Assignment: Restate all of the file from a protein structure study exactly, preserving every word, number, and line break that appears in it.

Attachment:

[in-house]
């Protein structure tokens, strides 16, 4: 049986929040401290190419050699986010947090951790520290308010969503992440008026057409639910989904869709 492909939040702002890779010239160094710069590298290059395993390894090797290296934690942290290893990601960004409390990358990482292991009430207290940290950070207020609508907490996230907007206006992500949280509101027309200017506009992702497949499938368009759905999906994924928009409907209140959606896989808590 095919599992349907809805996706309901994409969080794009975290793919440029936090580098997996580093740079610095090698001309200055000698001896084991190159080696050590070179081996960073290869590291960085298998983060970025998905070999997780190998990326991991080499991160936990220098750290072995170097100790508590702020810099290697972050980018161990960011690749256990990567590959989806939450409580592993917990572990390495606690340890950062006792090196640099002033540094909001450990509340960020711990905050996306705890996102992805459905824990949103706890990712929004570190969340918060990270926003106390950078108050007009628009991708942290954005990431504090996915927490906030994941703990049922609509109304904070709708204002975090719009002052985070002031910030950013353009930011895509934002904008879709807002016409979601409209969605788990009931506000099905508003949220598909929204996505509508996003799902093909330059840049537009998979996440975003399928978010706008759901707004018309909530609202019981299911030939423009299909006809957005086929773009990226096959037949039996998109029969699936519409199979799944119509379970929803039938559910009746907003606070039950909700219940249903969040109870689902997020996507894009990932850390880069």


[in-house]
């Protein structure tokens, strides 16, 4: 049986929040401290190419050699986010947090951790520290308010969503992440008026057409639910989904869709 492909939040702002890779010239160094710069590298290059395993390894090797290296934690942290290893990601960004409390990358990482292991009430207290940290950070207020609508907490996230907007206006992500949280509101027309200017506009992702497949499938368009759905999906994924928009409907209140959606896989808590 095919599992349907809805996706309901994409969080794009975290793919440029936090580098997996580093740079610095090698001309200055000698001896084991190159080696050590070179081996960073290869590291960085298998983060970025998905070999997780190998990326991991080499991160936990220098750290072995170097100790508590702020810099290697972050980018161990960011690749256990990567590959989806939450409580592993917990572990390495606690340890950062006792090196640099002033540094909001450990509340960020711990905050996306705890996102992805459905824990949103706890990712929004570190969340918060990270926003106390950078108050007009628009991708942290954005990431504090996915927490906030994941703990049922609509109304904070709708204002975090719009002052985070002031910030950013353009930011895509934002904008879709807002016409979601409209969605788990009931506000099905508003949220598909929204996505509508996003799902093909330059840049537009998979996440975003399928978010706008759901707004018309909530609202019981299911030939423009299909006809957005086929773009990226096959037949039996998109029969699936519409199979799944119509379970929803039938559910009746907003606070039950909700219940249903969040109870689902997020996507894009990932850390880069």